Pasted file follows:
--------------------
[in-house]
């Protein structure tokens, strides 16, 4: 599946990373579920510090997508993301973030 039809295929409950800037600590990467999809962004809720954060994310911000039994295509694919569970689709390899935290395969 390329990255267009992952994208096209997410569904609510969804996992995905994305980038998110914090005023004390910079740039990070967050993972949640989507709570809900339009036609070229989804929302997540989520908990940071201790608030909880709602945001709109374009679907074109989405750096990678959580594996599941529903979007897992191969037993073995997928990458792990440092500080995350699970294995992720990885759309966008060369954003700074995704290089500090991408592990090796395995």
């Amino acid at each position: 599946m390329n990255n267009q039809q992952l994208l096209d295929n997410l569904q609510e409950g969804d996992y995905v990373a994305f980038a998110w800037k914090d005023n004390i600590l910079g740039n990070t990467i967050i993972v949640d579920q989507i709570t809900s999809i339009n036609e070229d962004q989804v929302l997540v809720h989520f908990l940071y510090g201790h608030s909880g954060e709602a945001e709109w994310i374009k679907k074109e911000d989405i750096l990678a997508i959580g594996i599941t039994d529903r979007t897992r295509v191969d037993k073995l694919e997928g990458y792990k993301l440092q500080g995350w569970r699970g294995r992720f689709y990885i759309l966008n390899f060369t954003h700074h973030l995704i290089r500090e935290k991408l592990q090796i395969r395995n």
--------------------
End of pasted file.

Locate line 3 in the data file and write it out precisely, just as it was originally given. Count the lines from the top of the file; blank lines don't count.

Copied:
């Amino acid at each position: 599946m390329n990255n267009q039809q992952l994208l096209d295929n997410l569904q609510e409950g969804d996992y995905v990373a994305f980038a998110w800037k914090d005023n004390i600590l910079g740039n990070t990467i967050i993972v949640d579920q989507i709570t809900s999809i339009n036609e070229d962004q989804v929302l997540v809720h989520f908990l940071y510090g201790h608030s909880g954060e709602a945001e709109w994310i374009k679907k074109e911000d989405i750096l990678a997508i959580g594996i599941t039994d529903r979007t897992r295509v191969d037993k073995l694919e997928g990458y792990k993301l440092q500080g995350w569970r699970g294995r992720f689709y990885i759309l966008n390899f060369t954003h700074h973030l995704i290089r500090e935290k991408l592990q090796i395969r395995n």